Time: 12:00PM – 3:00PM
Location: City of Boulder
An early cold snap remained Colorado from October 4 through October 16, and I managed only one chilly day of fly fishing on the Arkansas River on October 11 during this time. Clearly I was aching to wet a line, but the month of October was not cooperating. As I scanned the weather forecast at the beginning of the week (after a snowstorm), I noted a small warming trend with highs reaching the upper sixties and even seventy by the end of the week. Peak temperatures on Tuesday and Wednesday were in the mid-50’s, and from experience I knew that this translated to forties or less in the foothills and higher elevation locales. I pondered my options and considered streams along the Front Range at lower elevations. Immediately Boulder Creek in the City of Boulder crossed my mind, and I decided to make the short trip to the urban setting on Wednesday. I contacted my son, Dan, who lives in Louisville next to Boulder, and he informed me that most of the snowfall from Saturday and Sunday had melted.
I departed Denver at 10:30AM with the expectation of arriving in Boulder near the creek and in a position to fish by 11:30. Unfortunately I was delayed when a car rear ended me, as I was waiting to turn right from the US 36 ramp on to Baseline Road. I pulled into a bank parking lot off of Baseline, after I turned, and I exchanged insurance and contact information with Richard. The damage was minimal, but I decided to place a claim rather than drive with six or seven scratches that were inflicted by another inattentive driver.
After I geared up with my waders and Orvis Access four weight rod, I noted that my watch displayed 11:40, so I decided to consume my lunch rather than stash it in my backpack for a short amount of time. Finally after lunch I anxiously crossed a grassy area to a bridge and then followed the Boulder Creek bike path downstream for forty yards, where I entered the stream to begin my quest for trout. I began my search for fish with a peacock ice dub hippy stomper and a beadhead hares ear nymph. In the early going I managed a temporary hook up with a small brown trout, but that was the extent of the action in the first twenty minutes.
When I passed under the bridge and approached a nice deep run, I concluded that a change was in order, so I knotted an ultra zug bug below the beadhead hares ear. This addition provided a small degree of success, as I netted two wild brown trout that could not resist the ultra zug bug.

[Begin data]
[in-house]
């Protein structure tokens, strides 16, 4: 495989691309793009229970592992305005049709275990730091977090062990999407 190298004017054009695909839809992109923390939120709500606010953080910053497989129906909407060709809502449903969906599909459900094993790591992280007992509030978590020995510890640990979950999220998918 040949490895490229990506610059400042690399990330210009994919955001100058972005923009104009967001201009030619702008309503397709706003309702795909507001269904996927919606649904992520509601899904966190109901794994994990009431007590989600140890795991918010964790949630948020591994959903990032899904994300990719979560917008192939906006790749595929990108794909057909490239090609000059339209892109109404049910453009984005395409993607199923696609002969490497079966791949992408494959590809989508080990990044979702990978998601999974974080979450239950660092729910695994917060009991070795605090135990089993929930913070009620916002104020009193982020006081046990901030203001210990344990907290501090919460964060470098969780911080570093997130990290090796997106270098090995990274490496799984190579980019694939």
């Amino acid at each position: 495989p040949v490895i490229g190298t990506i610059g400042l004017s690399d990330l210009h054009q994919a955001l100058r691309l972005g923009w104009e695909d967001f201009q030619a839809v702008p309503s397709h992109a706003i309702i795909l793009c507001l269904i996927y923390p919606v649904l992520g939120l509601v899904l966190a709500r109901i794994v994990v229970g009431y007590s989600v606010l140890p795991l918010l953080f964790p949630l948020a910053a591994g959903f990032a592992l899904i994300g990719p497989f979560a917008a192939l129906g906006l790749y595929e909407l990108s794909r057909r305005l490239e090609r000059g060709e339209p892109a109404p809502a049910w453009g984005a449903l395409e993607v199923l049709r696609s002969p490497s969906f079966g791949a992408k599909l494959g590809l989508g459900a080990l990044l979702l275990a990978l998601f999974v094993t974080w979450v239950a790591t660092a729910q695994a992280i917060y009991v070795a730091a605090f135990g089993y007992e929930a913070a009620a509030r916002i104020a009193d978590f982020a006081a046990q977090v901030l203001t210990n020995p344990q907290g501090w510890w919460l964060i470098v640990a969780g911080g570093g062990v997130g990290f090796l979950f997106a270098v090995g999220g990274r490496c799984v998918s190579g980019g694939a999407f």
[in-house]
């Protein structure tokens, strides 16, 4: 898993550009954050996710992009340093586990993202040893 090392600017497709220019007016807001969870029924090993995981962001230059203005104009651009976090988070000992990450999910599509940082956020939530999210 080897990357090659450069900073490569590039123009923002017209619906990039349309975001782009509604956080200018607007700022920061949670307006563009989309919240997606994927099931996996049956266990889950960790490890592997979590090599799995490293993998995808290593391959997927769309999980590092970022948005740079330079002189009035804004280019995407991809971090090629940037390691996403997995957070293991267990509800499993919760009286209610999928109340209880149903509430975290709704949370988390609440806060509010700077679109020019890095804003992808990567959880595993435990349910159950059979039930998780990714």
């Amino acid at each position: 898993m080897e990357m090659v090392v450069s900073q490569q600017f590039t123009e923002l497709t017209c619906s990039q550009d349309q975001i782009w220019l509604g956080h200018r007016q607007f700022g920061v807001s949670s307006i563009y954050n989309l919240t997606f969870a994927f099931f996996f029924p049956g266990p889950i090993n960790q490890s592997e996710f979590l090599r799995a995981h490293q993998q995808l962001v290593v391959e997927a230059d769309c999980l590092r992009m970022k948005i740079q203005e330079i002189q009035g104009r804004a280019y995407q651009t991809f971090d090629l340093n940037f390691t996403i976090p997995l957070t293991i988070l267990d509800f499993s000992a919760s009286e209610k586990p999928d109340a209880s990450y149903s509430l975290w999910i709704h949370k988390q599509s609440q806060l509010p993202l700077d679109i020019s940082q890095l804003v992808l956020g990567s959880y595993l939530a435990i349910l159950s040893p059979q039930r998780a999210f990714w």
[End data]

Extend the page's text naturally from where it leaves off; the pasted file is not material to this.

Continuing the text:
After I moved through the deep run and approached another nice deep trough along the north bank, I heard a rustling sound behind me. I pivoted quickly and discovered Jane and our grand puppy Zuni along the gently sloping shoreline. Zuni was interested in my dangling wading staff, but before she could sink her teeth into it, I lifted my rod tip and felt the tug of a fish. I steered the splashing attachment toward the bank, and Zuni immediately showed excited interest. When I lifted the brown trout and steered it toward my net, I realized that it was foul hooked in the dorsal fin, so I quickly wet my hand and grabbed the small trout and removed the hook. Before I released it to its aquatic environment, I held it out for Zuni to inspect, and she greeted the puzzled wet creature with a gentle tongue lick!
Jane and Zuni stopped briefly on their return from Davidson Mesa, so after the fish encounter they departed for Zuni’s home in Louisville. I meanwhile resumed my search for wild Boulder Creek brown trout. I continued prospecting with the hippy stomper/hares ear/ultra zug bug combination, and the fish count elevated to twelve before I quit at three o’clock. The catch rate was steady, and I covered quite a distance, while I hooked and landed ten additional fish. Six of the small browns nabbed the ultra zug bug and the remainder snatched the hares ear. Nearly all the net dwellers emerged from slow water that bordered faster runs, and I learned that shallow riffles and marginal pockets were not favored by the Boulder Creek residents.
Halfway through the afternoon session, an errant hook set looped around a high tree branch. After a brief struggle I managed to retrieve the ultra zug bug, but I sacrificed the hares ear and a one foot section of tippet to the limb. The net result of this undesirable encounter was a reduction in the length of the droppers, and I concluded that the shortened configuration was more appropriate for the small urban stream.
Wednesday evolved into a decent outing in spite of chilly conditions. The temperature actually touched sixty, and it felt warmer in the sun. I landed twelve small wild brown trout in three hours of fishing, and the outing only required a brief thirty minute drive. The unexpected introduction to Richard and his Subaru was unfortunate, but the damage was minimal, and I will likely gain an unblemished bumper from the incident. A brief visit from Jane and Zuni were icing on the cake.
Fish Landed: 12